GENERIC DRUG: PRESCRIBER’S PERSPECTIVE
Objective: Knowledge of doctors and their understanding of generic drugs could facilitate in recognizing potential barriers to larger generic medicine prescriptions. Hence, the primary objective of this study was focused to explore knowledge, attitude, and practice (KAP) of doctors toward generic medicines.
Methods: It is a cross-sectional questionnaire-based study. The study participants are the doctors working in the hospital during the study period (2016–2017). The questionnaire designed for this study comprised of thirty-five questions related to the knowledge, attitude, and practice (KAP) of generic medicine and about demographic details of the participants.
Results: A total of 86 questionnaires were distributed among the health care professionals and the response rate is 37%. The majority of doctors who participated in this survey perceived that generic medicine is effective, safe and need to have the same active component, dose and bioequivalent as the brand name medicines. Most of the doctors (72%) were of the view that generic drugs were manufactured in poor quality than branded medicines. More than three-quarters of doctors (78%) prescribed generic drugs.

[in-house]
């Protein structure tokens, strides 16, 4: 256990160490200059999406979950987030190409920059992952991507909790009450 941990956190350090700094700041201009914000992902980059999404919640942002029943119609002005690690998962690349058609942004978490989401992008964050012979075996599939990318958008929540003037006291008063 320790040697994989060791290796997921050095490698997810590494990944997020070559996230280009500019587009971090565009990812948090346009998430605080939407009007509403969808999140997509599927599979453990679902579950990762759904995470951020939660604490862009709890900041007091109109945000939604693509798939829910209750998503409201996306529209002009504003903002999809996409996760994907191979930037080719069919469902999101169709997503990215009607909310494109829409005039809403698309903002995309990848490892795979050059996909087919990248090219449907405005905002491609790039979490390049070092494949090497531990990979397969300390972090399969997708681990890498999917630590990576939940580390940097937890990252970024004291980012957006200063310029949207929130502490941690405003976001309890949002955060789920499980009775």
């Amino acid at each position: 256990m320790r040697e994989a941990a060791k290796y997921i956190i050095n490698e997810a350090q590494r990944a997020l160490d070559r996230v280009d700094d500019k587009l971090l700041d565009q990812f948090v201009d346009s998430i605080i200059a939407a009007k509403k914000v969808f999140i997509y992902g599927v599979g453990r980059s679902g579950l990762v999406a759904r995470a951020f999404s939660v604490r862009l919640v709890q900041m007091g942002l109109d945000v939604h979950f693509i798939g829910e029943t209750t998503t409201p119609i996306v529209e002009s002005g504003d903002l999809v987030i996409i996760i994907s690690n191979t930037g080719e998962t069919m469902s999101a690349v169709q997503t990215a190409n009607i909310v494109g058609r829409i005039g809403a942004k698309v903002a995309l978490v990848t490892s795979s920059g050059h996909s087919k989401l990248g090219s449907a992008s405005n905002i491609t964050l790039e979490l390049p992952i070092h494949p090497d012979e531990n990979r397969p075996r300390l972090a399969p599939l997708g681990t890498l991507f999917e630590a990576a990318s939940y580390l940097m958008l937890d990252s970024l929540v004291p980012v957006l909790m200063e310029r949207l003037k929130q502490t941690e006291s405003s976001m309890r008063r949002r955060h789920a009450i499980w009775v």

Conclusion: Majority of the participants had an honest angle about the efficaciousness and safety of generic and though they sometimes prescribe generic medicine, however a high range of doctors (72%) were of the opinion that generic was of poorer quality than brand medicine. To have a better understanding of the generic drug, the doctor must be well informed about the generics during their academic career resulting in savings to healthcare budgets.
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